November 26, 2004
Give Patients a Hand – a Clean Hand
An infection control program at Austin Health in Melbourne to improve hand hygiene practices among health care workers has achieved sustained improvement in hand hygiene, coinciding with a reduction of nosocomial (hospital-acquired infections) and transmission of MRSA in health care settings, according to an infection control nurse.
The DeBug Infection Prevention Program (DIPP) promoted an alcohol- chlorhexidine hand rub first pioneered by Professor Didier Pittet from the University of Geneva Hospital, Switzerland.
Following the success of the project in using an alcohol- chlorhexidine hand rub in place of traditional hand washing practices at Austin Health, it has now been adopted as a pilot project by the Victorian Quality Council (VQC).
Clinical Research Coordinator RN Timothy Brown said the project focused on using alcohol-chlorhexidine based hand disinfection at the bedside, while providing education to health care workers to facilitate change management in hand hygiene practices.
'Hand hygiene is the single most important measure to prevent cross-transmission of microorganisms from one patient to another,' Mr Brown said.
'Several studies have demonstrated reductions in nosocomial infection rates after hand hygiene practice improvement.
'But efforts to improve rates of hand hygiene compliance by health care workers have generally been ineffective or poorly sustained. There is a range of reasons for this: it may be related to understaffing and high patient acuity allowing insufficient time for staff to wash their hands.
'It could be avoidance if people have previously experienced skin irritations and dryness from other hand-hygiene solutions, or related to infrastructure, if sinks are inconveniently located.'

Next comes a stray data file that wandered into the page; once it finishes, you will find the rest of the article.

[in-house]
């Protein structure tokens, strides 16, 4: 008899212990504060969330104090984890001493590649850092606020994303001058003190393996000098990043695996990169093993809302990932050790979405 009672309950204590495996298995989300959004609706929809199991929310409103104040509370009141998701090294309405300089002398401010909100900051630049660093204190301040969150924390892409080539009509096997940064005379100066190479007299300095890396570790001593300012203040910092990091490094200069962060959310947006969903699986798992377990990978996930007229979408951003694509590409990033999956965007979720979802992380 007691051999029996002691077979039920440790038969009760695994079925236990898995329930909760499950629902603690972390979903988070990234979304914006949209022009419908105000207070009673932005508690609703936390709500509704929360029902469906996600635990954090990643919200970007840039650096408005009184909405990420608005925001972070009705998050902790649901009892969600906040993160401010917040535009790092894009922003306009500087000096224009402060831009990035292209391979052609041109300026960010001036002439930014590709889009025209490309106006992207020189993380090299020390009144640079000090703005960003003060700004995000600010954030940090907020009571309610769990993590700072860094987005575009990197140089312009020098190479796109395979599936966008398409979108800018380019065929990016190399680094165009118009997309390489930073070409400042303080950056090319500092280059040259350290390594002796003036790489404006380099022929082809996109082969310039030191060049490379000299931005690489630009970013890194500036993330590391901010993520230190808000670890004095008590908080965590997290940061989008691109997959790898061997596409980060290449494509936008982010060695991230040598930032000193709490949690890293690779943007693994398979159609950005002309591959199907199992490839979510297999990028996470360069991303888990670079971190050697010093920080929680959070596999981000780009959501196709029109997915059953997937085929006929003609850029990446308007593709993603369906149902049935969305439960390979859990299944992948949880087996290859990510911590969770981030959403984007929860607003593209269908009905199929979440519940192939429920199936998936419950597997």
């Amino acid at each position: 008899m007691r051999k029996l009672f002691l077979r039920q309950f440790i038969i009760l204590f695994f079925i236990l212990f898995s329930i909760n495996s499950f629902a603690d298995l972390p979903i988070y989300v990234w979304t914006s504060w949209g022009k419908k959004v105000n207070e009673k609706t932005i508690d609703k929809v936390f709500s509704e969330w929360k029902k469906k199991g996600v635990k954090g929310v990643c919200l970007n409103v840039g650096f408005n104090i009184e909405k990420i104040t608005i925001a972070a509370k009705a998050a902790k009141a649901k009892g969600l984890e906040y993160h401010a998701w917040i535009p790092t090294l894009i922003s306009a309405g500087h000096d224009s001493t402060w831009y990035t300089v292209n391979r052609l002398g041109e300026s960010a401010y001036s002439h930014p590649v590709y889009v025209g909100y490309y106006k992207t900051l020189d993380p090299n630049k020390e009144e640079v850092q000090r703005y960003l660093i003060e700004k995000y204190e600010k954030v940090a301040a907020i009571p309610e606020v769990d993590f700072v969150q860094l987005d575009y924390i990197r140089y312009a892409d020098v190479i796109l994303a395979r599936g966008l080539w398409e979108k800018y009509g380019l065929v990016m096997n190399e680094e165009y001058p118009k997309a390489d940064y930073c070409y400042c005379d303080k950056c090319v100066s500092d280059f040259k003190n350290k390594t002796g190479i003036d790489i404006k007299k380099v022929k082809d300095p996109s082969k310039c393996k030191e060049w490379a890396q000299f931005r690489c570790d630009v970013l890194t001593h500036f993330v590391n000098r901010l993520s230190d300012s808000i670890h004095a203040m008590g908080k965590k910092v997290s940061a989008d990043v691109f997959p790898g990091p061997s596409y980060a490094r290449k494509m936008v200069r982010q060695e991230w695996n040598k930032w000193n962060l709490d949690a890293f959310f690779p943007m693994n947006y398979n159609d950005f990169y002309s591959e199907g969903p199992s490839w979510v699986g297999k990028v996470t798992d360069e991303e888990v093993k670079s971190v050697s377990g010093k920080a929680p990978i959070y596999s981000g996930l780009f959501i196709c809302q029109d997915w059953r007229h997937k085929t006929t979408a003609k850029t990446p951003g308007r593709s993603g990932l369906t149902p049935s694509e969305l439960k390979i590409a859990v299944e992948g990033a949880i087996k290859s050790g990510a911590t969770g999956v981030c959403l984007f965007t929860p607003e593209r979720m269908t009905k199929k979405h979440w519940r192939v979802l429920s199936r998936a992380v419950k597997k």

Other factors affecting compliance could be inadequate knowledge of guidelines or protocols for hand hygiene; lack of positive role models; and a perception that glove use negates the need for hand hygiene, Mr Brown said.
Alcohol-chlorhexidine hand rubs are considered to be superior to soap and water because they require less time to use; they are more effective in reducing micro-organisms; are less irritating to the skin; and can be made readily accessible to health care workers.
The health services and clinical research nurses participating in the pilot project are: Western Health (Jeffrey Brooks), Peninsula Health (Kaye Bellis), Melbourne Health (Celene McMullan), St Vincent's Health (Katie Taylor), North-East Health Wangaratta (Roger Gregory), and Bendigo Health Care Group (Meryanda Jodoin). Each of the health services will pilot the rub, then introduce the practice from May 2005.
For more information, visit: www.debug.net.au.
Copyright Australian Nursing Federation Nov 2004